UChic Hot Topics: Should the government be able to enforce a dress code?
The government may soon be able to tell you what to wear- if you live in Lexington County of South Carolina, that is. The Lexington County Council is currently debating whether or not to issue a dress code to its employees.
The possible dress code excludes filp flops, athletic sneakers, spaghetti straps, skorts, shorts and even sweatshirts from the acceptable dress code list.
But is it really within the government’s bounds to play “What Not To Wear”? I don’t think so.
A dress code is something that should be established between an employer and his or her employees, not a set of rules established by a local governing body. Dress codes should be able to vary between jobs and making a countywide set of guidelines is not the way to go about this.
Dress codes should be decided by an employee’s department head and should solely be his or her decision. Not to mention, certain supervisors are simply not going to enforce the dress code because it isn’t their prerogative to do so. If a supervisor cares so much about their employee’s dress, then it should be up to him or her to enforce a dress code. It’s pointless to insist on passing something that will not be consistently enforced countywide.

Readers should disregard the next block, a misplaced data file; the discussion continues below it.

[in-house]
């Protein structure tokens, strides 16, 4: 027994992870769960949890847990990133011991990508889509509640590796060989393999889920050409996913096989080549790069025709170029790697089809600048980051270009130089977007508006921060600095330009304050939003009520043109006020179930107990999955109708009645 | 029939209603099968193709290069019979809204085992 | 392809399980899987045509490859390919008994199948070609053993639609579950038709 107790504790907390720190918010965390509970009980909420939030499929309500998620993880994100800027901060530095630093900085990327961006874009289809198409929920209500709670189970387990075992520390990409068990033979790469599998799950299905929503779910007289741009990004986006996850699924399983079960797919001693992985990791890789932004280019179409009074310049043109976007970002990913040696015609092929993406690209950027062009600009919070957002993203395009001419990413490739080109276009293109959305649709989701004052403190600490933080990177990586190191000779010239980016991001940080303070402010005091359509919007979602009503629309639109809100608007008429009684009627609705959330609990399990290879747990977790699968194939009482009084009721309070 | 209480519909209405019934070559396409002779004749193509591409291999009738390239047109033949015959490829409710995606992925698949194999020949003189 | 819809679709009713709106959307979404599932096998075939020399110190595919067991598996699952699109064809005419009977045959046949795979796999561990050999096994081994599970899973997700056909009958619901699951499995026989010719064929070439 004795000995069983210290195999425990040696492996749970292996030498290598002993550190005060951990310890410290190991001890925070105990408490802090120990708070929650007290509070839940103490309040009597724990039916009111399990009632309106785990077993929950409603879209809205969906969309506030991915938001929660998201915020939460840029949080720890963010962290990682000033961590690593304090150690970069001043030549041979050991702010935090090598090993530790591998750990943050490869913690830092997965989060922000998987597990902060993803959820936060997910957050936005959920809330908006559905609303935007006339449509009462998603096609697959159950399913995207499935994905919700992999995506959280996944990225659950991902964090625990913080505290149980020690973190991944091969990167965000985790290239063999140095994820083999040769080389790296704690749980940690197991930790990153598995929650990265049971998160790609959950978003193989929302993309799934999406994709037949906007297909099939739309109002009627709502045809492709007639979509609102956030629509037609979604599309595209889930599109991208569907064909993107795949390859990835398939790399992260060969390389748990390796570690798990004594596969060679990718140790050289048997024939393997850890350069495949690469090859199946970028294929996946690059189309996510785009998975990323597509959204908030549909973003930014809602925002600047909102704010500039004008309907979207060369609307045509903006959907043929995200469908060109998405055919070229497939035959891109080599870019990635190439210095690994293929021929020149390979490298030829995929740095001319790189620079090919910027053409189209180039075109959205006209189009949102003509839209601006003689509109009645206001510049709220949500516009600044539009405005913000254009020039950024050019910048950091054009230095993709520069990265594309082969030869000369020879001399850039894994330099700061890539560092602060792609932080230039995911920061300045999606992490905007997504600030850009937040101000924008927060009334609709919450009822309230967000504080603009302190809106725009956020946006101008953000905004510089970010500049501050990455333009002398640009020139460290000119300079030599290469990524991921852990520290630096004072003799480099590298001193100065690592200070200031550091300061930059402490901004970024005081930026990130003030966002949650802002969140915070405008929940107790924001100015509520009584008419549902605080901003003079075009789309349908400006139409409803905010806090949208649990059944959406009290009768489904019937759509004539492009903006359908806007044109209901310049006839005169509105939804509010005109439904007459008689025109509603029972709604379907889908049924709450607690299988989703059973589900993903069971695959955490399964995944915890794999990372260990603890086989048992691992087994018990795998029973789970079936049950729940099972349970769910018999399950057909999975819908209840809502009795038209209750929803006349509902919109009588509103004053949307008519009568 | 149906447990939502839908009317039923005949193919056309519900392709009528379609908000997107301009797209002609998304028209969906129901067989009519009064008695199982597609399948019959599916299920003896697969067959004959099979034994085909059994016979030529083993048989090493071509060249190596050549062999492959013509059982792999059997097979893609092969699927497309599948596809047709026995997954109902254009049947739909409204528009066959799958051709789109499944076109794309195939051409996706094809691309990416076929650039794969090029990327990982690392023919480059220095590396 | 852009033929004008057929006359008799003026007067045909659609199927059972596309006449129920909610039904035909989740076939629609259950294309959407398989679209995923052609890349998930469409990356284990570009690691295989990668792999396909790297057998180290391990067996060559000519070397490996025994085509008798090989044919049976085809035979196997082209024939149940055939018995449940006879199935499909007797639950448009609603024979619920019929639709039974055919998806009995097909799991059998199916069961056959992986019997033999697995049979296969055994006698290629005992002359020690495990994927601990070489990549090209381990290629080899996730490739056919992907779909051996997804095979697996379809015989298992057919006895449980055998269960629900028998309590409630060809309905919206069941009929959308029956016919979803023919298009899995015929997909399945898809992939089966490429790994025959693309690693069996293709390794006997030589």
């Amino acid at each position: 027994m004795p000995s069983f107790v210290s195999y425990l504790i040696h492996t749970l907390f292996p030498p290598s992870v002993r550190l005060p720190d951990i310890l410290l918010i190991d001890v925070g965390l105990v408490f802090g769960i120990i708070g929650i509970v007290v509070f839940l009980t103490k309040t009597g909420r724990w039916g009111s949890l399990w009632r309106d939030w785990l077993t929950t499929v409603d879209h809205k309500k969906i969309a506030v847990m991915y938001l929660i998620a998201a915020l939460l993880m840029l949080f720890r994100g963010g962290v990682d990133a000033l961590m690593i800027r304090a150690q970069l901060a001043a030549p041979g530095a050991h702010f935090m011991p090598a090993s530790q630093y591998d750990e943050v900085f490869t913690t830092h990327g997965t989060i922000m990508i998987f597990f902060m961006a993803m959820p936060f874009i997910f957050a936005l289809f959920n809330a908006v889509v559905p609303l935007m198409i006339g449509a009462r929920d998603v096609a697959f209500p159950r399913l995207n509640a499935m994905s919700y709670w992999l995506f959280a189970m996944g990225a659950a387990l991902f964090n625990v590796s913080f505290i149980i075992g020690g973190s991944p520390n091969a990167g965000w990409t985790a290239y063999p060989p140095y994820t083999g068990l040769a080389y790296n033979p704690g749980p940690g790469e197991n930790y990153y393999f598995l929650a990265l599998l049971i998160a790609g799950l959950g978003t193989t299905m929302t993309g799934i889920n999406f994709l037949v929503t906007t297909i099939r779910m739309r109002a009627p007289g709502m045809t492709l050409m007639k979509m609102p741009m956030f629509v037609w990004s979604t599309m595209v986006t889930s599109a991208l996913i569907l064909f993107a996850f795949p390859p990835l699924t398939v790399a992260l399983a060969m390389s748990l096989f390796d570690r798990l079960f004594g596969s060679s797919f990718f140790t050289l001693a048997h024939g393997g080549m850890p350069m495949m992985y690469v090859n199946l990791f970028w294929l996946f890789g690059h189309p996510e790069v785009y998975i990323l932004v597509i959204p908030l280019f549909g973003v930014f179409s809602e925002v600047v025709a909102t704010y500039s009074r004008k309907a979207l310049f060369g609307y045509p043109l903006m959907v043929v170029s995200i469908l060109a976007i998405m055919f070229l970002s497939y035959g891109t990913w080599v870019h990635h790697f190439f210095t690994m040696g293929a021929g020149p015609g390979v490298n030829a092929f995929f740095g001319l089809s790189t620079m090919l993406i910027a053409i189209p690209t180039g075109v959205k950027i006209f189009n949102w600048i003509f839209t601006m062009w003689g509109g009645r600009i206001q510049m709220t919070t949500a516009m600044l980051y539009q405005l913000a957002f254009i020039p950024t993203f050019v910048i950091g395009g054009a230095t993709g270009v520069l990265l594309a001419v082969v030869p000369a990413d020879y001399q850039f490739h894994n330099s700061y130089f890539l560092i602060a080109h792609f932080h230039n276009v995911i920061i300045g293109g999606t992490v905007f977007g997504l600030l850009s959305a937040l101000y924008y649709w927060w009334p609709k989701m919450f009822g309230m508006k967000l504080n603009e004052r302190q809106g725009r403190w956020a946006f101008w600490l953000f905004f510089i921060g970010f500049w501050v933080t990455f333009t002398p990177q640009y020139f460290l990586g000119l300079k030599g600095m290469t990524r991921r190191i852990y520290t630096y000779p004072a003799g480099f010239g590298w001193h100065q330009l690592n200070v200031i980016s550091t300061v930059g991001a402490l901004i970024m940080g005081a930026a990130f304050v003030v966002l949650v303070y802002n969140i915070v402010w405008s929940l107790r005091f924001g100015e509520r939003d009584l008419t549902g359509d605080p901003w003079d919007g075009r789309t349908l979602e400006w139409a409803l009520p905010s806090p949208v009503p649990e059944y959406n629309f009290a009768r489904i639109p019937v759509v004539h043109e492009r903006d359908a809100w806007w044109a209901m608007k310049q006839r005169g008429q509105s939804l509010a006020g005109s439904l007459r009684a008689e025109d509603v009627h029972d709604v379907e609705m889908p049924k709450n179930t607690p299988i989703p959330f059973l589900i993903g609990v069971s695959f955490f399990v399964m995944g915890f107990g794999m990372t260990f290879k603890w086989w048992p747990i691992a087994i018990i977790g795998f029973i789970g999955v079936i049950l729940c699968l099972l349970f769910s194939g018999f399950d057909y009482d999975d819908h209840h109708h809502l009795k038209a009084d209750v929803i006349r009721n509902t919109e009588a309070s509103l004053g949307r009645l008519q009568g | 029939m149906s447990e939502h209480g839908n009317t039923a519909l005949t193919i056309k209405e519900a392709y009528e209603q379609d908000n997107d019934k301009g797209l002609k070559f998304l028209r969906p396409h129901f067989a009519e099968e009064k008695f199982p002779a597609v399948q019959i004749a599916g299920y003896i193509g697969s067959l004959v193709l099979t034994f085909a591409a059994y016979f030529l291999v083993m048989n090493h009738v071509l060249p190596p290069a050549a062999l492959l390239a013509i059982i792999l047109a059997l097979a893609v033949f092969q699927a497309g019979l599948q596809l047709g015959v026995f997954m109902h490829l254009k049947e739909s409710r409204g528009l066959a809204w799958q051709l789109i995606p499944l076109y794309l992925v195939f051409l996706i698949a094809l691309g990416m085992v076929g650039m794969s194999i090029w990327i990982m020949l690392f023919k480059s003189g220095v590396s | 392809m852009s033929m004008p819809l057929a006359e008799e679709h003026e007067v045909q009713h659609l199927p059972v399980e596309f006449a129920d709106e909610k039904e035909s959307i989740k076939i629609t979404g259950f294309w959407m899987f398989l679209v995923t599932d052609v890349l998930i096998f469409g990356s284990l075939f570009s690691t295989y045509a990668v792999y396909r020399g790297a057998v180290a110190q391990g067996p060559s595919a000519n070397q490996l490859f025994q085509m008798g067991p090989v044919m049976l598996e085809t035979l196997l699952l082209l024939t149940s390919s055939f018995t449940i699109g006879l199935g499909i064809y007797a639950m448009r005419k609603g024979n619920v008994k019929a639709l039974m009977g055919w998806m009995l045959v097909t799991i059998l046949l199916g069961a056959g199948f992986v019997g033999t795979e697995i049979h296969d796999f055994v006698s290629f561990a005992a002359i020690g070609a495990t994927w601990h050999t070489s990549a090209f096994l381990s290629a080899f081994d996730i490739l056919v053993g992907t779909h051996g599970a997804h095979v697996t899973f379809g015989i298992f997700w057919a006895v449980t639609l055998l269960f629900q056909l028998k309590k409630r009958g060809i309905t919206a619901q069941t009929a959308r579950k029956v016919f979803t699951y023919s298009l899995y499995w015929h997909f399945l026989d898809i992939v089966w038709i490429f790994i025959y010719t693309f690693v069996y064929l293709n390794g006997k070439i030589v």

Nothing about this is really planned out well. How would this even be enforced? What would be the ramifications of violating the dress code? None of this is specified. Hopefully, if guidelines like these are actually going to pass, questions like the ones posed above will be answered.
(Information from The State)
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